The sensors gather data, which is used to teach the vehicle of the varying  driving scenarios. Big data is vital because it shows the AI how to recognize the dangerous objects on the road and when there is need for mechanical maintenance.

In summary, big data gives AVs the power to “think.” It also equips the vehicles with the requisite technology that enables them to “see” their surrounding environment in ways that surpasses human ability.

3. Traffic Routing

Lack of parking, congestion, and long commutes are some of the problems on our roads today. Big data is set to improve the situation through the use of autonomous vehicles. It provides the necessary information that helps these cars to select routes that are less congested and with adequate parking.

Driverless cars generate and consume big data to detect and sense traffic conditions. Actually, they can generate Gigabytes of data per second (GBPS). They then correlate it with ML in the cloud to educate the fleet, while edge computing decides the action an individual car can take at a particular moment and situation.

Read Also: 7 Ways Blockchain Can Transform The Healthcare Sector

Already, Google has Google Maps and Waze to help motorists in tracking congestion in a route and offering alternatives. However, big data will definitely take the thing to the next level. The data obtained from radars mounted on the car, cameras, sensors, the cloud, and similar data from other vehicles will guide in adaptive decision making, automatically tailoring routes to maximize the efficiency of fuel used and time spent.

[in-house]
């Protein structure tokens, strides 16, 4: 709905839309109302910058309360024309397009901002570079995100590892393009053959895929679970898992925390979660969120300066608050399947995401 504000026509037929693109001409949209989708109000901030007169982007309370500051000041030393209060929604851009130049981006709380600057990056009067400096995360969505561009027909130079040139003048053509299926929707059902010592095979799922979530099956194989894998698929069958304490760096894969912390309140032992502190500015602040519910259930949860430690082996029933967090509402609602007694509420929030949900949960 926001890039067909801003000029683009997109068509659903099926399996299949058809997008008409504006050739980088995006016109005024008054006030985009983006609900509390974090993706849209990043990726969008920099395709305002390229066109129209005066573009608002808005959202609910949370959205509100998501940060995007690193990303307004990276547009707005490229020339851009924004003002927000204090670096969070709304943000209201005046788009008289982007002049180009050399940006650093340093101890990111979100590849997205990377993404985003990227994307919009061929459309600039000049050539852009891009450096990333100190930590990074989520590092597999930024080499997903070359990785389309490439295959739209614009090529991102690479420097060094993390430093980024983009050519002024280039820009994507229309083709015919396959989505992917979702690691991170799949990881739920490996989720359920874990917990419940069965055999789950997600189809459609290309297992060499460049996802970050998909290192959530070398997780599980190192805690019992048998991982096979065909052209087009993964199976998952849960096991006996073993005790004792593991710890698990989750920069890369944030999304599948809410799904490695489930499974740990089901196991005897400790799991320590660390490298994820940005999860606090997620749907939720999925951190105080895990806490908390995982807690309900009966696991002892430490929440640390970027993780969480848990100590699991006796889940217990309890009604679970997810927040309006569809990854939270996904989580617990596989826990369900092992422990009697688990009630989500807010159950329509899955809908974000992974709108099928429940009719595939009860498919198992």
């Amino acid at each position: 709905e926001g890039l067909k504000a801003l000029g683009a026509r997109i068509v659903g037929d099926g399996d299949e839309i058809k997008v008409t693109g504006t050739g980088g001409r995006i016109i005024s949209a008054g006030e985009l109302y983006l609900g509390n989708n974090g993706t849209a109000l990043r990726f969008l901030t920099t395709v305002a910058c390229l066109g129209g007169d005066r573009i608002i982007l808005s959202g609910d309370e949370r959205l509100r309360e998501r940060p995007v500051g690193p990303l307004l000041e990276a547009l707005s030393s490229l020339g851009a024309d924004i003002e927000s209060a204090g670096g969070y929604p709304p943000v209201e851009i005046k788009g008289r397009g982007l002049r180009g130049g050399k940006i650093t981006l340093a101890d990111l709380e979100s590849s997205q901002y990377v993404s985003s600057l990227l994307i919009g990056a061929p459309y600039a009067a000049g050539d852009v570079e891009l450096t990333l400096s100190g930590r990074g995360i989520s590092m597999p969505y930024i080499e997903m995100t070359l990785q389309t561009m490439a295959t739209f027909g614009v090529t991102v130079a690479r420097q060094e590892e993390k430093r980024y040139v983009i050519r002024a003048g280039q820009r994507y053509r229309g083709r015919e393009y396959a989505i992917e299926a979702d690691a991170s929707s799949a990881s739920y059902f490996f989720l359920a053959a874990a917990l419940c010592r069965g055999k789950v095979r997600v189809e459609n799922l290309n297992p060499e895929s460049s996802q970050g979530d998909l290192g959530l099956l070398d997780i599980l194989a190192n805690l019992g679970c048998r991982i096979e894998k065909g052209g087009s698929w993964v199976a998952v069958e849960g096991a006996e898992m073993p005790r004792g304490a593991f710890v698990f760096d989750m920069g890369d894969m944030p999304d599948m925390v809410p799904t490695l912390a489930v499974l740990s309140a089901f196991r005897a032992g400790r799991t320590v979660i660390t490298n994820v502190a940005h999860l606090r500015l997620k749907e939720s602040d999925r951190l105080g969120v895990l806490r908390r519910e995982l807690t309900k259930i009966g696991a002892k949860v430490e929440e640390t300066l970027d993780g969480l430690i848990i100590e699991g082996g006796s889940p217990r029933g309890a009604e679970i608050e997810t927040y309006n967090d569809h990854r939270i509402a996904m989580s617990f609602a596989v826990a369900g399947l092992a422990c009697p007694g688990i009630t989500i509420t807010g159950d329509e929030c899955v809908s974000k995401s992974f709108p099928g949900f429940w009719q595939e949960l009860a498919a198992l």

4. Smart City Planning

Soon, AVs will be ubiquitous as most cities in the US make long-range transportation plans. According to a report, Autonomous Vehicle Pilots Across America, more than half of US cities are preparing their streets in anticipation of autonomous vehicles.

As the cities plan for the AVs, they too have to rely on big data. The major technological challenges facing smart cities is on how to process the voluminous and geographically scattered sources of data

Despite the challenge, smart cities will be powered by IoT sensors, Mobility as a Service (MaaS) platforms, and big data systems, with the connected car featuring predominantly. So with forecasts indicating that the number of autonomous vehicles is projected to hit 745,705 units by 2023, big data will play a significant role in synchronizing the development of the cities and self-driving cars.

5. Vehicle-Vehicle Communication

The self-driving vehicle is the archetypical Internet of Things(IoT) device. It not only handles onboard computing tasks but is excellently connected with multiple networks and devices. The system facilitates real-time communication with the surrounding environment, facilitating split-second decisions from the information received.

Apart from the information gathered from the surrounding, such as potential hazards and road conditions, AVs will be able to communicate with each other. Therefore, every car on the road will be an extension of the others’ sensors. Together, the two systems form an interactive routing map that facilitates a seamless navigation on the road. All these will rely on big data to accomplish.